Virginia: US District Court sides with Richmond casino opponent in registration lists dispute
The proposed $562 million Richmond Grand Resort and Casino in Virginia is facing yet another hurdle as Paul Goldman, a political analyst and founder of the No Means No Casino group, sued the Board of Elections after the department refused to provide voter registration lists, which he said were typically made available to candidates and committees. Last week, Judge M. Hannah Lauck sided with Goldman, ordering the board to give him the list.
Goldman said the state's refusal to provide the lists has drastically impacted his campaign, as Richmond voters gear up to decide on the Nov. 7 ballot to approve or reject plans for the casino,and that he now has less time to reach voters. He further detailed that he has been trying to receive the lists since October.
"For two months, the Attorney General’s Office has, in effect, hurt my chances of defeating the referendum by a policy they now admit can’t be legally, politically, or in any way justified under the First Amendment," Goldman said, as reported by Richmond Times-Dispatch. "They are forcing me to do $100,000 worth of work, spend over a hundred hours on legal stuff instead of campaigning."
The case, initially filed in a Richmond city court, was elevated to the U.S. District Court for the Eastern District Court of Virginia. A trial was held last week, and Judge M. Hannah Lauck sided with Goldman, ordering the board to give him the voter registration list. The decision allows for Goldman to begin his campaign efforts, but it comes after more than 5,000 early voting ballots were cast. That makes up about 4% of eligible voters.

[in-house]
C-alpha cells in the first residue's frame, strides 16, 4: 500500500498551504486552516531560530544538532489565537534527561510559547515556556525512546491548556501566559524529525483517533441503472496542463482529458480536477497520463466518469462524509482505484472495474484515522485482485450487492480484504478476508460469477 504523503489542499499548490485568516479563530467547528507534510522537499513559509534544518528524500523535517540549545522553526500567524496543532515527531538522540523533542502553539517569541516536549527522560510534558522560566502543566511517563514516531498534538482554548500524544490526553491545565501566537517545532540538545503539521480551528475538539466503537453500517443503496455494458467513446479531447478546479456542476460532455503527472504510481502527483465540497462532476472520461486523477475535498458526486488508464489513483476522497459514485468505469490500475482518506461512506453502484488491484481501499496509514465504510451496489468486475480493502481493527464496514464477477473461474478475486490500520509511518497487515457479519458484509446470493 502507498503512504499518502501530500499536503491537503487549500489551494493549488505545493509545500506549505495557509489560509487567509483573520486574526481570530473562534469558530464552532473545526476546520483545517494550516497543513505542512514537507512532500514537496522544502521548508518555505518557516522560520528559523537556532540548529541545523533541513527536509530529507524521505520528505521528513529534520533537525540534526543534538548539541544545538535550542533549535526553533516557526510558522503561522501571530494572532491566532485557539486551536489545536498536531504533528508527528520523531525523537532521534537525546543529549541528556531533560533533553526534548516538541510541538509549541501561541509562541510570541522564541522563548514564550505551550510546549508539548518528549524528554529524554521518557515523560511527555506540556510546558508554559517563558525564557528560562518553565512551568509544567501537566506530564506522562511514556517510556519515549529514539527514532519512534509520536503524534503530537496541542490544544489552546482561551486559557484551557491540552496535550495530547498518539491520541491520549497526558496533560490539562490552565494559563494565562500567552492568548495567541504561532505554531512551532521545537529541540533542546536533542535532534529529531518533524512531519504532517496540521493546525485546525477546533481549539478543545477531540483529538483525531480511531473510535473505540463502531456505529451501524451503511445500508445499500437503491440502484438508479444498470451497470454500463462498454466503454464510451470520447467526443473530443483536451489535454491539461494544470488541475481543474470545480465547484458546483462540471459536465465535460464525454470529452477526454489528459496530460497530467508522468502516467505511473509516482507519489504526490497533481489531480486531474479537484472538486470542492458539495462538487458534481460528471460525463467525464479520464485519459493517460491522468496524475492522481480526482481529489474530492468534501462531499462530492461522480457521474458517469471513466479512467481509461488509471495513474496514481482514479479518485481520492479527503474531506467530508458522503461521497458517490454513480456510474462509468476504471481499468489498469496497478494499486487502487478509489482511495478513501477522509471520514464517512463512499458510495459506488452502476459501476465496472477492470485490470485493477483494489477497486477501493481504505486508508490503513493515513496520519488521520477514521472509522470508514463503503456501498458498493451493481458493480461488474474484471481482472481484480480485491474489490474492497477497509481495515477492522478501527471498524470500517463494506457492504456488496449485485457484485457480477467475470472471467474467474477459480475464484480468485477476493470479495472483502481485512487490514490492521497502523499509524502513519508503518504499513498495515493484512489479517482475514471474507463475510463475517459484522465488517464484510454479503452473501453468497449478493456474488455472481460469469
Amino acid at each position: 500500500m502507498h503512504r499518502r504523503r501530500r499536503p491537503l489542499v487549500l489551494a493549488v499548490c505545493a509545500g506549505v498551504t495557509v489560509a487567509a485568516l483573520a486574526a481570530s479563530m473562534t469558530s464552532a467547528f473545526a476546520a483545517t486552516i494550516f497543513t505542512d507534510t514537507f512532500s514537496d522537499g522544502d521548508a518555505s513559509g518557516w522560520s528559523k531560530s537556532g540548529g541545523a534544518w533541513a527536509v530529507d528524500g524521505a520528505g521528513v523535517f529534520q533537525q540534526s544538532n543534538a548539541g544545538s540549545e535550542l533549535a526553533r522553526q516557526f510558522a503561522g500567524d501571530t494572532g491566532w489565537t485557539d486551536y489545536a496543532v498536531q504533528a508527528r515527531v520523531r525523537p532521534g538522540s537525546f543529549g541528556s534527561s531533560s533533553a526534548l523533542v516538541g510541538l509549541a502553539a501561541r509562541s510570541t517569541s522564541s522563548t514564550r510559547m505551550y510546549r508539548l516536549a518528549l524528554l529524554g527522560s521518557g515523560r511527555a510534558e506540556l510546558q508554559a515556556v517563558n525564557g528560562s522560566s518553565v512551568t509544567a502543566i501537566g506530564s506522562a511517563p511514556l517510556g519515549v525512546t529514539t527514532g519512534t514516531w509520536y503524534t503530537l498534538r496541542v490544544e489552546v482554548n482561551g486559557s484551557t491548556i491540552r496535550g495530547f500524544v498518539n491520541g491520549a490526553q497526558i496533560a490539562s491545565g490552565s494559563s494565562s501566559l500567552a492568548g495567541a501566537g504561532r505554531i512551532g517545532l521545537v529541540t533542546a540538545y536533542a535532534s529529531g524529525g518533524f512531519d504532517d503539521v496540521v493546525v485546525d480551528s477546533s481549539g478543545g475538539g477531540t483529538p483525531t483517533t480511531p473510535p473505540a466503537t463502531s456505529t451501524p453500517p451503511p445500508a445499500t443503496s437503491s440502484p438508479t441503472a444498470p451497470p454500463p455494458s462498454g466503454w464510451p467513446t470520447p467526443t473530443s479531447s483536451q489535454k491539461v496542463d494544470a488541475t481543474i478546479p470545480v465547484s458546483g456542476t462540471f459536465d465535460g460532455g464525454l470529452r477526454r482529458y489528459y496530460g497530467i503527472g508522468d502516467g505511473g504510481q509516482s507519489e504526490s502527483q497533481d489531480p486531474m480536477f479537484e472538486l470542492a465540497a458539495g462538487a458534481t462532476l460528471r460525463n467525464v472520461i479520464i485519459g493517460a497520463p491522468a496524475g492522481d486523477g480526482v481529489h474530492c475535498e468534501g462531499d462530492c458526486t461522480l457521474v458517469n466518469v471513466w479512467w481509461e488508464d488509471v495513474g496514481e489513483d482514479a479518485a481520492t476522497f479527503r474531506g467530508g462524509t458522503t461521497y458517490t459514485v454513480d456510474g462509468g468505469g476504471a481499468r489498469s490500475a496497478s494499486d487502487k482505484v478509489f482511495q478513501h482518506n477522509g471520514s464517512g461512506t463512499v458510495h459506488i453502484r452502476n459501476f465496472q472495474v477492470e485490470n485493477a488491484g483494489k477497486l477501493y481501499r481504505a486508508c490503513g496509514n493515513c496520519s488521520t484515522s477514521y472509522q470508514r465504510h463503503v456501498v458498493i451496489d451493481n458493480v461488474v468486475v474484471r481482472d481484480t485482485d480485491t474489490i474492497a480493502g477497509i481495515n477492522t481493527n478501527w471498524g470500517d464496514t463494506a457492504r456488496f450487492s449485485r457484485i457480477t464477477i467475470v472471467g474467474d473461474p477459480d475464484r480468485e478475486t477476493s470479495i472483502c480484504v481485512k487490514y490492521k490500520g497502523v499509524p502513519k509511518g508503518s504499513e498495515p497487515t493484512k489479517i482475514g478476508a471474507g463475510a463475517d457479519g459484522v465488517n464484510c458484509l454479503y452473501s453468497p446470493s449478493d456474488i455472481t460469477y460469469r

The proposed casino would be located in South Richmond at 2001 Walmsley Blvd. and 4700 Trenton Ave. off of Interstate 95. According to local media, the project will now be a joint venture between Urban One, a Black-owned media company;and horse racing and gaming company Churchill Downs. The new proposal for the $562 million resort, casino, and entertainment venue was unveiled on August 31, with all new details on what the project would entail.
The project includes 250 hotel rooms; resort-style amenities such as a luxury spa, fitness center, outdoor pool, and cabanas; a 55-acre park for events; ahigh-end gaming floor with card games, slot machines, poker, blackjack, and craps; and a 3,000-seat concert venue.
The resort will also featurefine dining options including local restaurants, breweries, and suppliers from Richmond’s food scene; film and audio production facilities; and event space for conventions, sporting events, trade associations, and faith communities
Supporters say the project is anticipated to bring about 1,300 jobs to the region that "average $55,000 in annual compensation and benefits" and "thousands of union jobs during construction."
Other estimates of what the project could bring, according to supporters, include $30 million in tax revenueannually, an immediate investment of $26.5 million in the City of Richmond, $16 million in charitable contributions over the course of 10 years, 225.000 tourists each year, $325,000 investment in equitable transit options annually, $25 million in free advertising over the course of 10 years, and $50 million in television, film, and audio production over the course of 10 years.
The group Richmond Wins, Vote Yes has amassed $8 million, the most allocated for a local referendum in the state’s history, for outreach and advertising.The campaign includes mailed fliers, door signs, neighborhood canvassing, and offers of free rides to polling locations and lunch.
Two years ago, voters rejected a Richmond casino plan 51%-49%. The election recorded about 105,000 votes, of which 26,000 were early, according to Virginia Public Access Project data.
Currently, 28% of early votes are coming from the South Side’s 8th and 9th districts, where the project is planned and where there was strong support the first go-around. Richmonders will have until November 7, at 7 p.m. to cast ballots.